Even after listening to this vinyl-only release of New York weirdos, Tuck Tuck Tuck, I'm still not quite sure what the hell their story is. This oddball release of broken glass melodies at first seemed like a lost child, meandering endlessly toward nothing. But with each subsequent listen, each shard of glass seemed to fit into place, revealing something more majestic; some kind of beautiful, disjointed mosaic.
There aren't many comparisons to Tuck Tuck Tuck that would be accurate. The closest might be a more famous New York weirdo ensemble, Animal Collective, and even that's stretching it. While most of these songs feature vocals and a vague sense of structure, their key selling point is the amount of open space that litters the compositions. There's a lot of room to move in these tracks, and Tuck Tuck Tuck fill that space with gusts of recorder smoke and amp buzz. "The Story of..." is not short on warmth. As a listener, you feel like the only spectator watching these songs manifest themselves from the pit of Tuck Tuck Tuck's stomach.
Quiet electric guitar picking lays a fragile foundation on the untitled second track. The aforementioned recorder pokes its head above the horizon sporadically, adding a sense of whimsy to the song. But, as with most of these pieces, the strained, archaic vocals are the centerpiece. Vocally, there are hints of Will Oldham and Simon Joyner, but make no mistake, Tuck Tuck Tuck's voice is distinctly his own. This song, as with every track on this record, feels like it could fall apart at any second. It's like a ten-year relationship that's reached it's breaking point. You don't want to let go and are using everything in your arsenal to keep its mangled remnants together, but ultimately it disintegrates in your hands. This track works in much the same way, finally bowing out quietly underneath the whisper of a blown recorder.
On "Eyeballs," the highlight of side two, it feels like the song is being sung directly in your ear. The intimacy here cannot be faked; this is the Real McCoy. These half-whispered vocals will raise the hairs on your arms. It's like you can feel Tuck Tuck Tuck's breath on the nape of your neck. Single-plucked notes on an acoustic guitar are like an old, decrepit guide leading you through the darkest, most desolate of forests. There's not much light on this record, but it's darkness is a beacon of its own. Like a black hole, it sucks in everything around it, making it part of the greater message.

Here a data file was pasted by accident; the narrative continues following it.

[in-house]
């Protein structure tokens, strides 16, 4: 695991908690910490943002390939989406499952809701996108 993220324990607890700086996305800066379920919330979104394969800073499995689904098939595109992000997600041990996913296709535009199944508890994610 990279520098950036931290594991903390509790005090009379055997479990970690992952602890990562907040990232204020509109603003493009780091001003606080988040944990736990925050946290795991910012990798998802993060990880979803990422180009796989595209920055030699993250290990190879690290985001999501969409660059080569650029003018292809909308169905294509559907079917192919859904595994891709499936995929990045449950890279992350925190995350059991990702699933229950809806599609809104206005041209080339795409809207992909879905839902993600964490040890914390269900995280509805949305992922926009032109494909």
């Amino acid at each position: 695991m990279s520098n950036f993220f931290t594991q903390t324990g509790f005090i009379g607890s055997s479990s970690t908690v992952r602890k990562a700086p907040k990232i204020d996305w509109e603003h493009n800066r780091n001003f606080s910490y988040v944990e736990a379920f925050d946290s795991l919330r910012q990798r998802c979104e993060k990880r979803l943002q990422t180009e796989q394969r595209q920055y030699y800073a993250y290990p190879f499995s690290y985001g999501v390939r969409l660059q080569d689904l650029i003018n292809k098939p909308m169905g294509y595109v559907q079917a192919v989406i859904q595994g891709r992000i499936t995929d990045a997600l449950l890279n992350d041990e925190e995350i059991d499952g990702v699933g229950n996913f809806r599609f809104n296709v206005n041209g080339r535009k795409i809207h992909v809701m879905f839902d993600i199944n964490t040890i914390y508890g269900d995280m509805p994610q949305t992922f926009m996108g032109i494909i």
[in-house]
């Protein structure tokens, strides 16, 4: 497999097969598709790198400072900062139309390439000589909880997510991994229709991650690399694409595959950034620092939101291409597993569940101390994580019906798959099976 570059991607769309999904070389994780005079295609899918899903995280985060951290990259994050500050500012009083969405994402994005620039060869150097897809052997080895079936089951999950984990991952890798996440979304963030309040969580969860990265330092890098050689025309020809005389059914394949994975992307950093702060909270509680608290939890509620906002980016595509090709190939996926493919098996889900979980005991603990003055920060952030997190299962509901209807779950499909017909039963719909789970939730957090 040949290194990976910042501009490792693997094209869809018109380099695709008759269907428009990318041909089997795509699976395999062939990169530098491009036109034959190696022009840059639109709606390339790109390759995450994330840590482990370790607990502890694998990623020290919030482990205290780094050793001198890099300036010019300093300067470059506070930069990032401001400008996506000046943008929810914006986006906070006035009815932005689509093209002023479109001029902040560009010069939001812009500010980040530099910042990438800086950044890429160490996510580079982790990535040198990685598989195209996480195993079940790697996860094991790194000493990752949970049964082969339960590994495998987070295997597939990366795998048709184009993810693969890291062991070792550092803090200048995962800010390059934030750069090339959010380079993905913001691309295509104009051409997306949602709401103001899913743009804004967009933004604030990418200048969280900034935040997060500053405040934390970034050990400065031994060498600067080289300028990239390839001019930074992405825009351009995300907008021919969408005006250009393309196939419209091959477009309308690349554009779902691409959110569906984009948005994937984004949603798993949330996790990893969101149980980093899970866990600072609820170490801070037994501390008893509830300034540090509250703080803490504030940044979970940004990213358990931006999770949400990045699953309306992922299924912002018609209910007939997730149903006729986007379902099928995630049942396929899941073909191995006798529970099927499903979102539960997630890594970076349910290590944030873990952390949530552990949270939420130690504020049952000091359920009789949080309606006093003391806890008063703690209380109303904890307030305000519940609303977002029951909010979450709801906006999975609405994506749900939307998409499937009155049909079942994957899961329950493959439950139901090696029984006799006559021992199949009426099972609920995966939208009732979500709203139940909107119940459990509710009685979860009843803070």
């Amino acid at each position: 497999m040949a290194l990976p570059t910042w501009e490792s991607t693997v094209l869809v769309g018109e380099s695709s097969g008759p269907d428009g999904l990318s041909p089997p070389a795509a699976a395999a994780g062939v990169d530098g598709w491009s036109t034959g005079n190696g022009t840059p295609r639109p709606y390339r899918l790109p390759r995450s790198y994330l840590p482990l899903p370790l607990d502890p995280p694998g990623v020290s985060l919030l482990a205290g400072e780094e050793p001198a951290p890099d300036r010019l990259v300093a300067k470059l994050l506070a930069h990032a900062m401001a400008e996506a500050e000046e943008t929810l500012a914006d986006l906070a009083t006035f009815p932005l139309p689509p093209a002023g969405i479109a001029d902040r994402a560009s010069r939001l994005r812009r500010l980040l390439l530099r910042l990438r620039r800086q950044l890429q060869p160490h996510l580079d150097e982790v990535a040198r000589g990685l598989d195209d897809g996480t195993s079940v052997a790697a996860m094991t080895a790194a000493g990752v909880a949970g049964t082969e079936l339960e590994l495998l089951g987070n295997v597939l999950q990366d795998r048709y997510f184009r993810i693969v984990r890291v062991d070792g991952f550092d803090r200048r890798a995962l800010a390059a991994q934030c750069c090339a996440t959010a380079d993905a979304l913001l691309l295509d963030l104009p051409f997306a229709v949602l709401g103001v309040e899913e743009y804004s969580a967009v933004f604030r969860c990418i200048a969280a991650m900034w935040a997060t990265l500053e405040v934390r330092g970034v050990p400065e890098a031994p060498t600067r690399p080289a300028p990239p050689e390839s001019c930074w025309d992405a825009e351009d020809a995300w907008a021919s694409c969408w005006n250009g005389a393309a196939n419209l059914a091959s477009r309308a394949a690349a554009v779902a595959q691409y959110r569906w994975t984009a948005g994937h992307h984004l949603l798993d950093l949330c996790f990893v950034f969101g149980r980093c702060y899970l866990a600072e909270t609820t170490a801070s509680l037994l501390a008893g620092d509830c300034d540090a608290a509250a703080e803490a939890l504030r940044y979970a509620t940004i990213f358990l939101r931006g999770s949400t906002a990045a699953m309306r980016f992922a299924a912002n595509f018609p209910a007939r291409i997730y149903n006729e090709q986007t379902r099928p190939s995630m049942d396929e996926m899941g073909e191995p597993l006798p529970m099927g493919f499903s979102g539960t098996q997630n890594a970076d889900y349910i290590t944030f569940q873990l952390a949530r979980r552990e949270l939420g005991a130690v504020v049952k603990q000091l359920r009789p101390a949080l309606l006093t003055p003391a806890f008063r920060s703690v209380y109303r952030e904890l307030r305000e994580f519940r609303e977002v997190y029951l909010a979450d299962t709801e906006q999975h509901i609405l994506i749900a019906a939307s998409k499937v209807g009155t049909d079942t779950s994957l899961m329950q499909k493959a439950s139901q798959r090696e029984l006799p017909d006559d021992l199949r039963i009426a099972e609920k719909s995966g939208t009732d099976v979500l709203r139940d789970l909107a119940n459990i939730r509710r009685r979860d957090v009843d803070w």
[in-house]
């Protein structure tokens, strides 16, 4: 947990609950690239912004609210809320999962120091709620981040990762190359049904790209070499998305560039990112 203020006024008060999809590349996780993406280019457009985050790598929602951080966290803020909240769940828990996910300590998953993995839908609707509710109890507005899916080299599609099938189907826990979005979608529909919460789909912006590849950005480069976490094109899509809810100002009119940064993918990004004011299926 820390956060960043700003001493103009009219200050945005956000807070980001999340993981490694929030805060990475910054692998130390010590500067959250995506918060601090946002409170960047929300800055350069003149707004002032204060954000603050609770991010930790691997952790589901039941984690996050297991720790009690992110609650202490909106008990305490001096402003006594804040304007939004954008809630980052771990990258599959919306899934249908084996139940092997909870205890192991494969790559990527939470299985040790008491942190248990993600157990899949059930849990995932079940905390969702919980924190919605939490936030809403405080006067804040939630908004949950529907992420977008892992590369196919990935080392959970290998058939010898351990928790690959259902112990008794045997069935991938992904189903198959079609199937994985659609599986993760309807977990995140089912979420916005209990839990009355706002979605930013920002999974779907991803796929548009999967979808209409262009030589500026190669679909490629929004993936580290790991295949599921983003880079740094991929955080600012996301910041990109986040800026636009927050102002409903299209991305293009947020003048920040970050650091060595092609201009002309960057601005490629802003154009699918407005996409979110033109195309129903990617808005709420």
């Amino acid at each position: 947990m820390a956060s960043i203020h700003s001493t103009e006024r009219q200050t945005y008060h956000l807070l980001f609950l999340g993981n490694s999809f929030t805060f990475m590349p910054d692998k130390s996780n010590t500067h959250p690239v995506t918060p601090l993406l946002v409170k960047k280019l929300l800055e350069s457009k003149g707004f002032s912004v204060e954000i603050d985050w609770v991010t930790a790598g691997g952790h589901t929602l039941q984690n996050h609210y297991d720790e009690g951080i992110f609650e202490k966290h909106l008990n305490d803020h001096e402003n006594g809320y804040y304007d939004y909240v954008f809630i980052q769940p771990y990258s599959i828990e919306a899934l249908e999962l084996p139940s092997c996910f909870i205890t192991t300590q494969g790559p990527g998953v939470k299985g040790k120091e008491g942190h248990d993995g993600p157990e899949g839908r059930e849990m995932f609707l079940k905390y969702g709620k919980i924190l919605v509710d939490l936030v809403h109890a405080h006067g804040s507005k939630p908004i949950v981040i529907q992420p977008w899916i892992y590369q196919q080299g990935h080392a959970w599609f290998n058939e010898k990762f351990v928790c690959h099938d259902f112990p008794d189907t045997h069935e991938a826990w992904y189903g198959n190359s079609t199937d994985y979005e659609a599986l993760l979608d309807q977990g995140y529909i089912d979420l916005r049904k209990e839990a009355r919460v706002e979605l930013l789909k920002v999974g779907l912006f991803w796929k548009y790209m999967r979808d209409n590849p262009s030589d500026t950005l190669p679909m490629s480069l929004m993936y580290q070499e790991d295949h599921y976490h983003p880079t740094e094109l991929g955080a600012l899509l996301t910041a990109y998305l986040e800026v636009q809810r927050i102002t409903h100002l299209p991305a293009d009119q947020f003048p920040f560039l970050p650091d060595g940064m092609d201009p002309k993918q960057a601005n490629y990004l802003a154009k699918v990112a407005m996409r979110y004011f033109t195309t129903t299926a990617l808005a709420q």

And that begs the question, what is the greater message? What is Tuck Tuck Tuck's story? I still have no answer for either, but on "This is the Last Brook You've Lost," I feel close to the truth. The combination of the slowly-picked guitar played in conjunction with a loosely-formed lead track reminds me a lot of the first Fuck EP. "When the wind blows, we'll all be outside. That's where I'll go," he coughs. There's no doubt that Tuck Tuck Tuck is trying to lead us to a place where truth and honesty are at the forefront in people's minds. This record feels like a declaration that, once stripped down to little more than flesh and bone, there's finally nothing to fear. This mix of structure and chaos is the perfect vehicle for this message. I still have no idea where Tuck Tuck Tuck came from, but I sure as hell will be closely following where he is going. 8/10 -- Brad Rose (25 May, 2005)